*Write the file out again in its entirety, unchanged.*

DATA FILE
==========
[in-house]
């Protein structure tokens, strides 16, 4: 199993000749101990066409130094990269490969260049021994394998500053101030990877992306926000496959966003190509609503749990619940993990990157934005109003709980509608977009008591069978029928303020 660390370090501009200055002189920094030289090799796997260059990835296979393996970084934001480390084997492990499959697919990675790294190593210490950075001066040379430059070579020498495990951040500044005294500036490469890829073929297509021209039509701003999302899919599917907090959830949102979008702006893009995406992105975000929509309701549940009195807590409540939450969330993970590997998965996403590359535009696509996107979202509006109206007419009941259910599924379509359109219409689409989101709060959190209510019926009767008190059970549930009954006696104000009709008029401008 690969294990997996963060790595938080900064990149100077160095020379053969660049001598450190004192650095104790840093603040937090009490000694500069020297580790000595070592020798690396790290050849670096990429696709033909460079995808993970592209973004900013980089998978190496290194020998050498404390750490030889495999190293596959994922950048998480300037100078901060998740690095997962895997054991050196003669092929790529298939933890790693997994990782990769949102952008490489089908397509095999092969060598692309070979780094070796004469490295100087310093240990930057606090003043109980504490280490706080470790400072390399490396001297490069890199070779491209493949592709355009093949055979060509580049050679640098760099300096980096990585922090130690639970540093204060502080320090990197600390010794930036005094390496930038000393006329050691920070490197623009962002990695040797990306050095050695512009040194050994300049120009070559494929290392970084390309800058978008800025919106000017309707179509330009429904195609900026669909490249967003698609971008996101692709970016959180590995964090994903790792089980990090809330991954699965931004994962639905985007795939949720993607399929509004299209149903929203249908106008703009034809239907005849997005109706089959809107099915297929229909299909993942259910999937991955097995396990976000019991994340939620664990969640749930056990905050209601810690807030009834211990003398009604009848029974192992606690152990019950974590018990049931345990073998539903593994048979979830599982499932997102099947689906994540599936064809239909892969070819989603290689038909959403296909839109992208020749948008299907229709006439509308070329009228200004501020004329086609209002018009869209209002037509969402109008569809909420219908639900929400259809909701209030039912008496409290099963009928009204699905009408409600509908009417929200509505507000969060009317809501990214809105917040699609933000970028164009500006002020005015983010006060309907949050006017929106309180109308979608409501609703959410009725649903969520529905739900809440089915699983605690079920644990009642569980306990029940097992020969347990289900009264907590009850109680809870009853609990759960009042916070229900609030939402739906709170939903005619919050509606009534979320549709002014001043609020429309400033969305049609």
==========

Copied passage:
[in-house]
């Protein structure tokens, strides 16, 4: 199993000749101990066409130094990269490969260049021994394998500053101030990877992306926000496959966003190509609503749990619940993990990157934005109003709980509608977009008591069978029928303020 660390370090501009200055002189920094030289090799796997260059990835296979393996970084934001480390084997492990499959697919990675790294190593210490950075001066040379430059070579020498495990951040500044005294500036490469890829073929297509021209039509701003999302899919599917907090959830949102979008702006893009995406992105975000929509309701549940009195807590409540939450969330993970590997998965996403590359535009696509996107979202509006109206007419009941259910599924379509359109219409689409989101709060959190209510019926009767008190059970549930009954006696104000009709008029401008 690969294990997996963060790595938080900064990149100077160095020379053969660049001598450190004192650095104790840093603040937090009490000694500069020297580790000595070592020798690396790290050849670096990429696709033909460079995808993970592209973004900013980089998978190496290194020998050498404390750490030889495999190293596959994922950048998480300037100078901060998740690095997962895997054991050196003669092929790529298939933890790693997994990782990769949102952008490489089908397509095999092969060598692309070979780094070796004469490295100087310093240990930057606090003043109980504490280490706080470790400072390399490396001297490069890199070779491209493949592709355009093949055979060509580049050679640098760099300096980096990585922090130690639970540093204060502080320090990197600390010794930036005094390496930038000393006329050691920070490197623009962002990695040797990306050095050695512009040194050994300049120009070559494929290392970084390309800058978008800025919106000017309707179509330009429904195609900026669909490249967003698609971008996101692709970016959180590995964090994903790792089980990090809330991954699965931004994962639905985007795939949720993607399929509004299209149903929203249908106008703009034809239907005849997005109706089959809107099915297929229909299909993942259910999937991955097995396990976000019991994340939620664990969640749930056990905050209601810690807030009834211990003398009604009848029974192992606690152990019950974590018990049931345990073998539903593994048979979830599982499932997102099947689906994540599936064809239909892969070819989603290689038909959403296909839109992208020749948008299907229709006439509308070329009228200004501020004329086609209002018009869209209002037509969402109008569809909420219908639900929400259809909701209030039912008496409290099963009928009204699905009408409600509908009417929200509505507000969060009317809501990214809105917040699609933000970028164009500006002020005015983010006060309907949050006017929106309180109308979608409501609703959410009725649903969520529905739900809440089915699983605690079920644990009642569980306990029940097992020969347990289900009264907590009850109680809870009853609990759960009042916070229900609030939402739906709170939903005619919050509606009534979320549709002014001043609020429309400033969305049609």